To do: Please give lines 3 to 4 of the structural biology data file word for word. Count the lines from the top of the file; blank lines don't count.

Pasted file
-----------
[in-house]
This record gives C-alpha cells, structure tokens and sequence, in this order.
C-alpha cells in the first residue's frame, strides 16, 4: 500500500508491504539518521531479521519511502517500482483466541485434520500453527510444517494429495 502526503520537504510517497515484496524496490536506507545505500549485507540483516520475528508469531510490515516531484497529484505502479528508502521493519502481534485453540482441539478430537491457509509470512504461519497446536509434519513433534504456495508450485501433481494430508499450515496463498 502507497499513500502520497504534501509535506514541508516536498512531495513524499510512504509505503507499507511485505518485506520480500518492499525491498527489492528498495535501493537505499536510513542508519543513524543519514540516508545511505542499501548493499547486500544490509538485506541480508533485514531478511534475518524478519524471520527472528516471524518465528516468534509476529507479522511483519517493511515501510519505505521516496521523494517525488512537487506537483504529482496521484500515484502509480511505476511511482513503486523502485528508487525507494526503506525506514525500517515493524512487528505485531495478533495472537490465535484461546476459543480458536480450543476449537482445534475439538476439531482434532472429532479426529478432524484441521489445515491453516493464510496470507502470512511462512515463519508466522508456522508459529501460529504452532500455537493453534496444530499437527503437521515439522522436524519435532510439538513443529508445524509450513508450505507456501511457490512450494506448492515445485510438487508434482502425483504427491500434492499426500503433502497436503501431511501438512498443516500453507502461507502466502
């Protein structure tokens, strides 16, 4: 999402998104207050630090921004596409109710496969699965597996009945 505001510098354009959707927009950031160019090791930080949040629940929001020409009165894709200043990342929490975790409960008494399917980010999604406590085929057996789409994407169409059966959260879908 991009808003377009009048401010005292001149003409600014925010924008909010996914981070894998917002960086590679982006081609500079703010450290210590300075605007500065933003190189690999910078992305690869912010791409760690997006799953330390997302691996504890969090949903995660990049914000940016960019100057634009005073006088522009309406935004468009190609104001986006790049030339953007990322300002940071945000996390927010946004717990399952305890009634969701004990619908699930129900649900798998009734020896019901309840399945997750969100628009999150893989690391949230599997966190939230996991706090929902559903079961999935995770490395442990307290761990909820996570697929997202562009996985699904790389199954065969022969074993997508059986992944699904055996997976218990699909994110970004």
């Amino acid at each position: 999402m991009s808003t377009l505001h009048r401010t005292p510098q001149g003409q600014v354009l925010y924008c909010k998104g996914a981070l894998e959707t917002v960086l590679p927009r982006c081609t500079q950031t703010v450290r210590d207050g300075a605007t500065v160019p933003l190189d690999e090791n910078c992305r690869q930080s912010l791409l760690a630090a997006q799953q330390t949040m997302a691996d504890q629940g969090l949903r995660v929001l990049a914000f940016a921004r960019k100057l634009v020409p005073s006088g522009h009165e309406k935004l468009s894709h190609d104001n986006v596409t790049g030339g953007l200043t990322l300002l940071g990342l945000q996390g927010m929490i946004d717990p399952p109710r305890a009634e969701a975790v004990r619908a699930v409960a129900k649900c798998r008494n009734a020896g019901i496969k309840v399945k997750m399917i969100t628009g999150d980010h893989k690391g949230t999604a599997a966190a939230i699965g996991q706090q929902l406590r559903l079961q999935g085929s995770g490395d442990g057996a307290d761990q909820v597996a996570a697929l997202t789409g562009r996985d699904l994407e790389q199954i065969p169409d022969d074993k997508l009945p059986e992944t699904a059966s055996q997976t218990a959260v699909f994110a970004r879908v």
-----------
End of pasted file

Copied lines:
C-alpha cells in the first residue's frame, strides 16, 4: 500500500508491504539518521531479521519511502517500482483466541485434520500453527510444517494429495 502526503520537504510517497515484496524496490536506507545505500549485507540483516520475528508469531510490515516531484497529484505502479528508502521493519502481534485453540482441539478430537491457509509470512504461519497446536509434519513433534504456495508450485501433481494430508499450515496463498 502507497499513500502520497504534501509535506514541508516536498512531495513524499510512504509505503507499507511485505518485506520480500518492499525491498527489492528498495535501493537505499536510513542508519543513524543519514540516508545511505542499501548493499547486500544490509538485506541480508533485514531478511534475518524478519524471520527472528516471524518465528516468534509476529507479522511483519517493511515501510519505505521516496521523494517525488512537487506537483504529482496521484500515484502509480511505476511511482513503486523502485528508487525507494526503506525506514525500517515493524512487528505485531495478533495472537490465535484461546476459543480458536480450543476449537482445534475439538476439531482434532472429532479426529478432524484441521489445515491453516493464510496470507502470512511462512515463519508466522508456522508459529501460529504452532500455537493453534496444530499437527503437521515439522522436524519435532510439538513443529508445524509450513508450505507456501511457490512450494506448492515445485510438487508434482502425483504427491500434492499426500503433502497436503501431511501438512498443516500453507502461507502466502
């Protein structure tokens, strides 16, 4: 999402998104207050630090921004596409109710496969699965597996009945 505001510098354009959707927009950031160019090791930080949040629940929001020409009165894709200043990342929490975790409960008494399917980010999604406590085929057996789409994407169409059966959260879908 991009808003377009009048401010005292001149003409600014925010924008909010996914981070894998917002960086590679982006081609500079703010450290210590300075605007500065933003190189690999910078992305690869912010791409760690997006799953330390997302691996504890969090949903995660990049914000940016960019100057634009005073006088522009309406935004468009190609104001986006790049030339953007990322300002940071945000996390927010946004717990399952305890009634969701004990619908699930129900649900798998009734020896019901309840399945997750969100628009999150893989690391949230599997966190939230996991706090929902559903079961999935995770490395442990307290761990909820996570697929997202562009996985699904790389199954065969022969074993997508059986992944699904055996997976218990699909994110970004």